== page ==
Research areas

Inorganic - Nucleic Acid Interactions through Click Chemistry

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The study of metallodrug-nucleic acid binding mechanisms and the associated conformational and structural changes that occur play an important role in drug discovery. In this group, we utilise a wide array of biochemical assays including fluorescence, absorbance, circular dichroism, on-chip microfluidics, and thermal stabilisation (amongst others) to uncover new metallodrug binding properties and nucleotide binding specificity. Interactions of novel metal complexes with DNA can provide valuable insights to the pharmacological profile of potentially new agents and insights towards their mechanism of action. A further area of intensive research in this group is the development of nucleic acid-metal complex hybrids for site-specific antisense application.  


DNA Damage and Repair

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The catalytic production of reactive oxygen species (ROS) by copper and iron complexes is now recognised as a major mechanistic model in the design of new materials that can manipulate nucleic acid structure. Accordingly, our group are focused on the development of new copper-based materials that mediate ROS DNA damage. These materials have uses in both medicinal chemistry and genome engineering. Methods for probing oxidative DNA damage available in our group include electrophoresis, flow cytometry, confocal microscopy, atomic force microscopy, fluorescence spectroscopy and qPCR.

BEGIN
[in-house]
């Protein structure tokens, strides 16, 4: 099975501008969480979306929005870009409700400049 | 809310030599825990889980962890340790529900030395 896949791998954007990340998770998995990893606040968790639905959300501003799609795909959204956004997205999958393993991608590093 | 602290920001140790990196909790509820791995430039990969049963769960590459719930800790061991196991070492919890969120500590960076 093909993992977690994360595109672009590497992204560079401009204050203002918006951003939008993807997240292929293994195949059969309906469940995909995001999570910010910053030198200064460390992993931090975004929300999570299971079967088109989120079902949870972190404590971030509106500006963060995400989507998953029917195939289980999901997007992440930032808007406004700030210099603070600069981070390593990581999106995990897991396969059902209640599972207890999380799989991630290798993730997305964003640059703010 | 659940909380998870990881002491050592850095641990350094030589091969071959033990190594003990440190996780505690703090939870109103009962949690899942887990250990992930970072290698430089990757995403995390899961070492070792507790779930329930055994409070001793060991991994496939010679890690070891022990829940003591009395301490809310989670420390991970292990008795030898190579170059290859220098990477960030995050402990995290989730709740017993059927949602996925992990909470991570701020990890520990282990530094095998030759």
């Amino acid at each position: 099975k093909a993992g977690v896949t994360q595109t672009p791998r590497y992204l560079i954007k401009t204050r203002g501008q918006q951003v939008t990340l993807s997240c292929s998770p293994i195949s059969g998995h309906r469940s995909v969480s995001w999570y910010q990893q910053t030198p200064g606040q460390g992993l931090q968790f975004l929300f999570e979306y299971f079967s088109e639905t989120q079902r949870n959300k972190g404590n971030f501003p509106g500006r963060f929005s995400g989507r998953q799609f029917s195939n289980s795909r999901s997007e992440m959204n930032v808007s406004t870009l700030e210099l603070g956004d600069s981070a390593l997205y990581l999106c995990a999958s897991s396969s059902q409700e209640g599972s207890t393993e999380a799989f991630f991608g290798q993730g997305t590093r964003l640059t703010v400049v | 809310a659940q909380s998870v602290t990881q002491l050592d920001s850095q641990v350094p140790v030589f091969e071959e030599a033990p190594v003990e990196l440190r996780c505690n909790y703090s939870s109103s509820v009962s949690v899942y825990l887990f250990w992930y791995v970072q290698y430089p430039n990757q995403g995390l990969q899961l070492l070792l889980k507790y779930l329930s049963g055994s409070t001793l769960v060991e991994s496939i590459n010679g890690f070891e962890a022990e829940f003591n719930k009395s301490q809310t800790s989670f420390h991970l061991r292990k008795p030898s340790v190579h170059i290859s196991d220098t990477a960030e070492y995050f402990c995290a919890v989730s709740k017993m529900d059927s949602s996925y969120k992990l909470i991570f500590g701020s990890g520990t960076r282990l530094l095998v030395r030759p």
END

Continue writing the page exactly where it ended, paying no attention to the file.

Chemotherapeutic Drug Development

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Elucidating the mechanism of cytotoxic action for metallodrug leads is a key element of our group and aids us in the discovery of new and effective chemotherapeutic agents. To unravel these properties, an extensive range of cancer cell biology, molecular biological and microscopy experiments are applied to probe the mechanistic activity and redox targeting properties. Through the use of selective biomarkers, we can investigate cellular processes and pathways in comparison to carefully selected agonistic or antagonistic positive controls. This series of established molecular biological techniques particularly focuses on intracellular ROS production, organelle targeting, genotoxicity and the origin and activation of cell death pathways such as apoptosis and autophagy. Our group also holds extensive knowledge for in-depth analysis of results generated from the National Cancer Institute’s 60 cancer cell line screen, part of the Development Chemotherapeutic Program.